I think you missed a step between 2 and 3 where Key n Pals determine which way the wind is blowing (ie sound-bite polling e.g ‘Step-change speech’ – it’s SO HARD to make a decision) and figure out which 1990s Policy to attach the potential ‘output’ from said News item to it.

  3. Rex Widerstrom 3

    Re 1. The same applies to idiot judges who increase sentences because they claim it has “deterrence” value. As though a junkie hanging for their next fix thinks “Hold on, Justice So-and-so just gave someone five years on a first offence for holding up a chemist with a vial of blood. Nahhh… I’ll just go cold turkey”.

    If crime were committed with a rational mind, all we’d ever get was a few assassinations and some bank robberies.

    Re 2. I strongly suspect you’re right, and that Australia’s hardening of attitude to Japan is because they’ve annoyed China by refusing permission for the State-owned steel producer to simply buy up all the companies that own iron ore mines rather than having to buy the ore itself, and because China reacted by arresting and holding without trial several BHP executives. It’s a “nothing personal, please don’t stop sending us money” message.

  4. It may not stop attacks on the POLICE. But it sends a clear message to society.

    • WTF?

      Is this some kind of variation on the Glenn Beck “believe in something, even if it is wrong, just believe in something”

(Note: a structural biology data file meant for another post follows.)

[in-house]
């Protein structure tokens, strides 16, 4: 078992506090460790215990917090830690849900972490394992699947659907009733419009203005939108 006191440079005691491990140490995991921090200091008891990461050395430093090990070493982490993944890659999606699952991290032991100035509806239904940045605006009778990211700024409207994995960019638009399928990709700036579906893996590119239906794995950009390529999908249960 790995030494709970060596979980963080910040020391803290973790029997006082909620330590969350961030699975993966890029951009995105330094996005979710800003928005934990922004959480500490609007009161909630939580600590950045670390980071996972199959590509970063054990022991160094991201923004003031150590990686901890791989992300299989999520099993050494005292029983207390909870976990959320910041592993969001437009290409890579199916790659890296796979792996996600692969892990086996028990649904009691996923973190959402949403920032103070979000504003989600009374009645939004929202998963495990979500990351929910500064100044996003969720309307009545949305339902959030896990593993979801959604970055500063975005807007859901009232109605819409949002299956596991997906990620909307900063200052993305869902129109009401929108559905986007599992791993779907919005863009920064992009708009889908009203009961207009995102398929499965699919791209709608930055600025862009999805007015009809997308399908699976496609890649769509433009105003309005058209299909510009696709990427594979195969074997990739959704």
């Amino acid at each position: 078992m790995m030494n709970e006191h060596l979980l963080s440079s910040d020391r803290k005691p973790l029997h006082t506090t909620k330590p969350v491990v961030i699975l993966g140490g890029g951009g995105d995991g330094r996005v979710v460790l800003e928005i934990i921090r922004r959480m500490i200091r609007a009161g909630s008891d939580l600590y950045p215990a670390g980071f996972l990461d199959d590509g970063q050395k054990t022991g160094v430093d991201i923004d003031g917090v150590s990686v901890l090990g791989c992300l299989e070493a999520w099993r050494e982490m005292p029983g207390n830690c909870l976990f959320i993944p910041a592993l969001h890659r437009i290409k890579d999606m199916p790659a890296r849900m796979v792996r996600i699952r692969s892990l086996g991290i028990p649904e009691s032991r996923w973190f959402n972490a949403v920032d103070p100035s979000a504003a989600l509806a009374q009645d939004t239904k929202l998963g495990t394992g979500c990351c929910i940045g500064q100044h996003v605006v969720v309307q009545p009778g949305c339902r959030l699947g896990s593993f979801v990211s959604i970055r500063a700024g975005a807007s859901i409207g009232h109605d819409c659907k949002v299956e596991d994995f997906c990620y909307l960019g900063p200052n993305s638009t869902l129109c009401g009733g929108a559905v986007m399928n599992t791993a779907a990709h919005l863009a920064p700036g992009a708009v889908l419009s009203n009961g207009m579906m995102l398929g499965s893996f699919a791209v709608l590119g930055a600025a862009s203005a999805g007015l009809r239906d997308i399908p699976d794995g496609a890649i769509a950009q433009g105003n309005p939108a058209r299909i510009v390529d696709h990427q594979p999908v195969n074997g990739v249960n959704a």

Or do you mean, it won’t work, but will be good for putting some poorbrownyoung people in jail?

    • Marty G 4.2

      what’s the message, one that we don’t already know? If it doesn’t do anything, it’s pointless. I’m interested in results, not ‘clear messages’ and other such horseshit

    • Rex Widerstrom 4.3

      Yeah, the message it will send will be received by Police, who will take it as approval to behave like this.

      But while eminent people within the legal system keep warning against the extension of police powers, you go on defending them Brett. Right up to the moment that the person on the receiving end is you or one of your family.

  5. Armchair Critic 5

    What got me scratching my head in bemusement was the proposal to require law firms that receive government contracts to undertake pro bono work for charities.
    http://www.nzherald.co.nz/nz/news/article.cfm?c_id=1&objectid=10627707
    First – isn’t the National party and ACT against telling business what to do? Can you imagine the sewer if Labour had tried this?
    Second – what if the law firm is a specialist and there are no charities that could realistically use their services?
    Third – what about other types of services provided to government under contract? Will we see companies that do polling for government departments, for example, required to do pro bono work for charity, too?

  6. Mac1 6

    AC, it fits in beautifully with getting contracts from government which are then used to lever further services such as polling and campaigning advice. Farrar and Boag come to mind.